Saturday, August 26, 2017
Chief Inspector Armand Gamache # 13
St. Martin's Minotaur
August 29, 2017
Glass Houses begins with Armand Gamache on the witness stand. No doubt he has been there many times, but never have we seen him give testimony. It quickly becomes apparent that this is no ordinary trial but one that Gamache takes personally. Additionally, the Crown Prosecutor is taking a very adversarial tone with Gamache, oddly because they are supposed to be on the same side. The murder in question is personal for Gamache since it took place in Three Pines. It all began on the day after Halloween of the previous year when the adults of Three Pines have their Halloween party; the night before being reserved for the children. An apparition clad in a robe, black gloves, a hood, and mask appears at the gathering, unmoving and silent. The party breaks up, and the figure takes his place on the green, where he remains for more than two days and nights. No one sees him move and the village is thoroughly unnerved. Why is he there, and more importantly, for whom? When he is finally absent one morning all of Three Pines is relieved, but perhaps one or more inhabitants are especially relieved.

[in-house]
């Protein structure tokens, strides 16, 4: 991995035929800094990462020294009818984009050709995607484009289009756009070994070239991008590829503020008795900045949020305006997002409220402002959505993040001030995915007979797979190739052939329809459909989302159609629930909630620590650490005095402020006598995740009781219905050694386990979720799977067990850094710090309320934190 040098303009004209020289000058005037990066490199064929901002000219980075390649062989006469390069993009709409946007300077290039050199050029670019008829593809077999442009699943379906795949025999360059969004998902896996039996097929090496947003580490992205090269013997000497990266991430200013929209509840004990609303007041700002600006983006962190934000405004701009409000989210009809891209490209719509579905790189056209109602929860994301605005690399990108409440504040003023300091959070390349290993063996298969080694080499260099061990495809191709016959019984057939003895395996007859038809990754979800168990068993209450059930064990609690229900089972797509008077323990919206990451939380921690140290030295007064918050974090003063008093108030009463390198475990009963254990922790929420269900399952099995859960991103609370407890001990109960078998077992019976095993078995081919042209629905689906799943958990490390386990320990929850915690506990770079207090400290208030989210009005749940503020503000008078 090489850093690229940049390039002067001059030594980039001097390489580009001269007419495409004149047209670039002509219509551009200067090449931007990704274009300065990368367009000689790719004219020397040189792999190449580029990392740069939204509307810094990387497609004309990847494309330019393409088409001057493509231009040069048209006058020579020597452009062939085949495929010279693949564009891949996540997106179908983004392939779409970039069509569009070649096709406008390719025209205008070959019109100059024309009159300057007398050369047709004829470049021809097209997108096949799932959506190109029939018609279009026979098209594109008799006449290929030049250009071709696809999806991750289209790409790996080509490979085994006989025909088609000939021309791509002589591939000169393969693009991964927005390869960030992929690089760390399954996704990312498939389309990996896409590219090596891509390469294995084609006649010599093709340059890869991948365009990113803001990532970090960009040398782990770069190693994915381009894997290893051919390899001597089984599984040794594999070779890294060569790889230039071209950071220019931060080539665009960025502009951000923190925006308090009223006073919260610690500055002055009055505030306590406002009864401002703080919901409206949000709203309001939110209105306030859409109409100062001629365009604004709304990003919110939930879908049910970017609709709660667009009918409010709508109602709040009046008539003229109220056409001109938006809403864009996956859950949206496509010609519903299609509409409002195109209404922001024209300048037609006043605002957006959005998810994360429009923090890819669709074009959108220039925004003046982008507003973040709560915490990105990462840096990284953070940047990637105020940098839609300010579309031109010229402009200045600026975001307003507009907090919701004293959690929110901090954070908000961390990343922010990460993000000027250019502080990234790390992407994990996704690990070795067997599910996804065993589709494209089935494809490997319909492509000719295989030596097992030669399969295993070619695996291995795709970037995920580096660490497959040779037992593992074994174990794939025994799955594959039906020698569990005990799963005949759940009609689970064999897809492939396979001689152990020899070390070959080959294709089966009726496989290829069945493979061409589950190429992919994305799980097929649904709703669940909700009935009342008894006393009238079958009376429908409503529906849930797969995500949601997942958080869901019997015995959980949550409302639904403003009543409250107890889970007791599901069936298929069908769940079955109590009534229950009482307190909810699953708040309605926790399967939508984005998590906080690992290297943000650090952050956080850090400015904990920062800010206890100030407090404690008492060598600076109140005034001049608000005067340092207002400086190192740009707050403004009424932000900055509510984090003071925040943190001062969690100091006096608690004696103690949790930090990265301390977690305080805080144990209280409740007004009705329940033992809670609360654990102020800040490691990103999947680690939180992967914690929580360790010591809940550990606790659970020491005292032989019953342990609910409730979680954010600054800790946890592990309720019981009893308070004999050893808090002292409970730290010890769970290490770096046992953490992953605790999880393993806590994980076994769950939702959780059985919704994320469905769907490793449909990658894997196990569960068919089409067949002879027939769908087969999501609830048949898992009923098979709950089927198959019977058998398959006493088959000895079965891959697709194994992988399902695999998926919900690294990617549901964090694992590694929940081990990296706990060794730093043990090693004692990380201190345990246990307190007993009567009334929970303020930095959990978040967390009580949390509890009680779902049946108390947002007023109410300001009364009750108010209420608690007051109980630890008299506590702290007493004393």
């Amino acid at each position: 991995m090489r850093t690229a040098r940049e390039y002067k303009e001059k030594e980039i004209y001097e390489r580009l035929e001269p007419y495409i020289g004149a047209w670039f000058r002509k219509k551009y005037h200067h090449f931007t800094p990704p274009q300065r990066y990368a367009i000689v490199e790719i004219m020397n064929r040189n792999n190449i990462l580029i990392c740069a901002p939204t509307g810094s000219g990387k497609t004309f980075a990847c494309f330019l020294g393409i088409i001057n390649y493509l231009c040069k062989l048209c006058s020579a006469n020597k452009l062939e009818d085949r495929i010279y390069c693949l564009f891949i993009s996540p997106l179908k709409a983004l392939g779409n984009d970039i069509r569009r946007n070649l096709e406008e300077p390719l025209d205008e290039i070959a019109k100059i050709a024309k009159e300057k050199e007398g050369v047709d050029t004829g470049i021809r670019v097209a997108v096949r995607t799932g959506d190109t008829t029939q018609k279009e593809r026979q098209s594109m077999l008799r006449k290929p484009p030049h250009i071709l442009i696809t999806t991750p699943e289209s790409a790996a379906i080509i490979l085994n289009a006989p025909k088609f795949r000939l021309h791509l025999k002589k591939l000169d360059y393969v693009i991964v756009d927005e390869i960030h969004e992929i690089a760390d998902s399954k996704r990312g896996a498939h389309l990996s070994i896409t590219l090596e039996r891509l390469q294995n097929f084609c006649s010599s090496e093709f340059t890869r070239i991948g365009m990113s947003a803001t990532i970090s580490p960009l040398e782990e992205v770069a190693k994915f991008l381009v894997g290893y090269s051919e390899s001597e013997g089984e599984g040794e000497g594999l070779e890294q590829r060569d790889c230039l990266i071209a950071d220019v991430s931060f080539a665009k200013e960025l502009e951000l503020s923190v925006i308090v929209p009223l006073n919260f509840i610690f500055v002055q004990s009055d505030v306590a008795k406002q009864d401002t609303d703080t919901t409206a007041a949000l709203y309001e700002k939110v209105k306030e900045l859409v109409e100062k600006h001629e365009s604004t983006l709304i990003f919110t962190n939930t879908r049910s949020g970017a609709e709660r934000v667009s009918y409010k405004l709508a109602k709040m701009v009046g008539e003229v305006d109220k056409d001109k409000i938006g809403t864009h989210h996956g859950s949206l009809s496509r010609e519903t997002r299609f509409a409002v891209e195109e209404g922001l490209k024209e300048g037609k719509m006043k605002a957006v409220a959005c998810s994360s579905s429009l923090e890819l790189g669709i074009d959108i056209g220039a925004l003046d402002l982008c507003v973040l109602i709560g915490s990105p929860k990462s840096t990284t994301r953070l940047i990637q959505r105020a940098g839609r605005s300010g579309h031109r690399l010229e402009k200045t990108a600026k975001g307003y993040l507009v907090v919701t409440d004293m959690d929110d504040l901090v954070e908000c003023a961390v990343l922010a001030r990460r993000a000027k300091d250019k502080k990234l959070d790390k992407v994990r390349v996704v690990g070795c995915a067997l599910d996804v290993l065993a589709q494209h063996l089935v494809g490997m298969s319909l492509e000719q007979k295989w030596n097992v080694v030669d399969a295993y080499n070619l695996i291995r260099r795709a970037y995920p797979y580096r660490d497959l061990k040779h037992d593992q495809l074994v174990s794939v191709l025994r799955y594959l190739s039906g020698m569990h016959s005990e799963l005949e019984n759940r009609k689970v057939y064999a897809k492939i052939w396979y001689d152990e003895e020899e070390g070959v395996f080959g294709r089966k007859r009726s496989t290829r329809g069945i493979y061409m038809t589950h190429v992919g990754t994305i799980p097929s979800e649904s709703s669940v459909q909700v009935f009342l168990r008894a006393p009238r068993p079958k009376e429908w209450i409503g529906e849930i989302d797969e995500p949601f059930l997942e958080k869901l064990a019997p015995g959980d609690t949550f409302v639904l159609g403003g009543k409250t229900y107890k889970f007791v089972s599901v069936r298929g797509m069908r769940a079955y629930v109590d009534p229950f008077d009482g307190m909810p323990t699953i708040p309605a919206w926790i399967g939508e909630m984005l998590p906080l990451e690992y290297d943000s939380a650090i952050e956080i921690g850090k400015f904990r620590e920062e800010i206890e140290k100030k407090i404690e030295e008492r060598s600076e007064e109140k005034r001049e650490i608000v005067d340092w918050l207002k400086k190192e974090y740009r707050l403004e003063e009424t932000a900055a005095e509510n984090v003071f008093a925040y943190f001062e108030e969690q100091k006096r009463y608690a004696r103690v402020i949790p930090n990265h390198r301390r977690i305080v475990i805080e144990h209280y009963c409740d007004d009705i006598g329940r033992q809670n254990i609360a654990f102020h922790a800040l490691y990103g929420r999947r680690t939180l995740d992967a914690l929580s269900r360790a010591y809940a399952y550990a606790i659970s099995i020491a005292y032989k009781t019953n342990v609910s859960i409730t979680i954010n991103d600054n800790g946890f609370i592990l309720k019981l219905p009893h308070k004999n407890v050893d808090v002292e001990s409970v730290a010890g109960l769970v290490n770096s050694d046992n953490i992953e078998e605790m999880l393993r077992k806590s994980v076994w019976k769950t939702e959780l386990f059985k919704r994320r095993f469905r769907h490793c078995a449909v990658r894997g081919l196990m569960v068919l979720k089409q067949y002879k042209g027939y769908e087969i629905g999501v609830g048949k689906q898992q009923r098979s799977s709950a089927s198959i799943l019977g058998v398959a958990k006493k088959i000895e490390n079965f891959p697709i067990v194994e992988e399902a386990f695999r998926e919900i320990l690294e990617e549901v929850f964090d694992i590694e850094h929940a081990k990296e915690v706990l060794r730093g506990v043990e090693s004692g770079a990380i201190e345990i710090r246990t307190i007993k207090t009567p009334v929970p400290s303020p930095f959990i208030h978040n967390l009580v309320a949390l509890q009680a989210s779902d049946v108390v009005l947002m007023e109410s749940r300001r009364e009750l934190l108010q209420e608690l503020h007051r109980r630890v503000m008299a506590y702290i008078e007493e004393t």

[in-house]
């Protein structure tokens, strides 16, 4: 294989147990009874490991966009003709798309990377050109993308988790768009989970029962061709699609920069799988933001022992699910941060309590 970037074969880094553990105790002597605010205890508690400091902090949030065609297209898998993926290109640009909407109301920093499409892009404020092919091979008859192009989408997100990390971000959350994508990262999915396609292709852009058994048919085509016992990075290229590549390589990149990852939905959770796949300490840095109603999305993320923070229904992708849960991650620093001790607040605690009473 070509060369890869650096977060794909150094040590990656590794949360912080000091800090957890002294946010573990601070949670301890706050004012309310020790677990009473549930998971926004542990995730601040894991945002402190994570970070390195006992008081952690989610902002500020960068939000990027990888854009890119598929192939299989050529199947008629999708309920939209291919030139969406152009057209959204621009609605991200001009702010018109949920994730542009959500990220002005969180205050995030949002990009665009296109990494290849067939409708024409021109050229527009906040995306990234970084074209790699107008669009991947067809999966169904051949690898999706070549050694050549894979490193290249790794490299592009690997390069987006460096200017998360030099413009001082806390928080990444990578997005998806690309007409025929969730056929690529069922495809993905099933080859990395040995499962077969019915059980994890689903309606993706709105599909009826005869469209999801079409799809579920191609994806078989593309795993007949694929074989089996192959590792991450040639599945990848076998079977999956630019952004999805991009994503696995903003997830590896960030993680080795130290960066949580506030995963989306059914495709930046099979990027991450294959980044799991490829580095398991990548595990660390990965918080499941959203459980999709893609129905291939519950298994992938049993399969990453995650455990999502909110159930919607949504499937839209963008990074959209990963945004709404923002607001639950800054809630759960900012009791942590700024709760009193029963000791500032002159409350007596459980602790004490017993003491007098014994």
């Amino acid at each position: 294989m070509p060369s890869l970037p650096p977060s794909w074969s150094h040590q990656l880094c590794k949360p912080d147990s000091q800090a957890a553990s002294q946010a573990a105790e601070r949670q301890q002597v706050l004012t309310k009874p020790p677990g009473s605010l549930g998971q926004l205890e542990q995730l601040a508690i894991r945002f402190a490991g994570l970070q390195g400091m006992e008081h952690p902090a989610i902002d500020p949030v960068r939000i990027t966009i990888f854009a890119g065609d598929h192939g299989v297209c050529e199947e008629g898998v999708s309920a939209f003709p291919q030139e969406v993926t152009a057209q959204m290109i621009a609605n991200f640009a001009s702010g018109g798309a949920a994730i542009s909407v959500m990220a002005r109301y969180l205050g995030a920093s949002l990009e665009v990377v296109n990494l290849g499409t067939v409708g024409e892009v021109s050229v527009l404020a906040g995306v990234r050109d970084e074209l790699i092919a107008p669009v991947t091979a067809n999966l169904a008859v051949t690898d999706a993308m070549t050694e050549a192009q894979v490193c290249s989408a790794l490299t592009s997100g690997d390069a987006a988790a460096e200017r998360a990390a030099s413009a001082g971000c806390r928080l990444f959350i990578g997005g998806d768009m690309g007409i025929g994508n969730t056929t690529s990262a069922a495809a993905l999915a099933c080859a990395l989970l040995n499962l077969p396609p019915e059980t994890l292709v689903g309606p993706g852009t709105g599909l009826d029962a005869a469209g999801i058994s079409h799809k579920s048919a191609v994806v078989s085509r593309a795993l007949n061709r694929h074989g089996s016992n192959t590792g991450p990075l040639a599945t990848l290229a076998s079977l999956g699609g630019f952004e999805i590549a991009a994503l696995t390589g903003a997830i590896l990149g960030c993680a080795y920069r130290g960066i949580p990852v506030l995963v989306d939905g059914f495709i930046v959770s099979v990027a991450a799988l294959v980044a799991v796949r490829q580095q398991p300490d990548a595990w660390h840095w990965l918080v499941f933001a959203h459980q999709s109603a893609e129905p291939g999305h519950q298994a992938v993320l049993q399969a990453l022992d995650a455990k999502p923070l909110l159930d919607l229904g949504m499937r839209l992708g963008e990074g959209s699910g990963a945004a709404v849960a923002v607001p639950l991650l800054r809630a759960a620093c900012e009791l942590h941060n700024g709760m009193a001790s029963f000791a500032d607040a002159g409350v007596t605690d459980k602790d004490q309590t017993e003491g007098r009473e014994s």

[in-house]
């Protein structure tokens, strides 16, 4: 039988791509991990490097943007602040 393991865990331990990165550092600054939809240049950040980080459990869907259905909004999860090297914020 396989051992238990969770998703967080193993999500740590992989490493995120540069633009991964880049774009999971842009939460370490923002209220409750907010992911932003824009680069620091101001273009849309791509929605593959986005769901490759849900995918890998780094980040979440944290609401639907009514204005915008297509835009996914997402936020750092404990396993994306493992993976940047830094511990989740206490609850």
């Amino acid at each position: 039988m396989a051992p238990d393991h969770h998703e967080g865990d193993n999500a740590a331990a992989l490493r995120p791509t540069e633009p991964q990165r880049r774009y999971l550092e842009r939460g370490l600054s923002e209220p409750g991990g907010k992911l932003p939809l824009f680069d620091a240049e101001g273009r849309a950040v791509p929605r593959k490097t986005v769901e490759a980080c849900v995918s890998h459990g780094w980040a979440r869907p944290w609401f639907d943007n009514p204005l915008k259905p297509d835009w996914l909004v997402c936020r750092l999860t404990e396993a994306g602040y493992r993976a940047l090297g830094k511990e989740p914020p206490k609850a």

There is always more than one story being told in Louise Penny's long running series, and Glass Houses is no exception.Gamache is a year into his new position as Chief Superintendent of the Quebec Sureté and fighting a losing battle with the opioid epidemic. Drugs are coming into Canada in vast quantities as well as being smuggled across the border into the US. He has had little success and not only the Sureté but the general public is taking notice. Gamache, however, has a plan, one that is shocking in its audacity, setting up a moral dilemma for Gamache and his subordinates. They are gambling literally everything on the plan's success. Louise Penny does a masterful job of tying together the two disparate stories. She uses misdirection but all the pieces are there. When it becomes clear how the events come together and who the responsible party is, I was surprised that I didn't see it sooner. Then I realized that I just didn't want to see it.
Our familiar friends in Three Pines are somewhat peripheral to the investigation in Glass Houses, at least until the explosive end. They are not the focus of the story but as always provide much of the heart. Gamache's colleagues in the Sureté play a much larger part especially Beauvoir and Isabelle Lacoste. Both have risen to higher levels of responsibility and are, on the whole, loyal to Gamache and the plan. A new Gamache novel is always a red-letter event and Glass Houses is one of her best.
Thanks to NetGalley and St. Martin's Minotaur for an advance digital copy. The opinions above are my own.
RATING- 5 Stars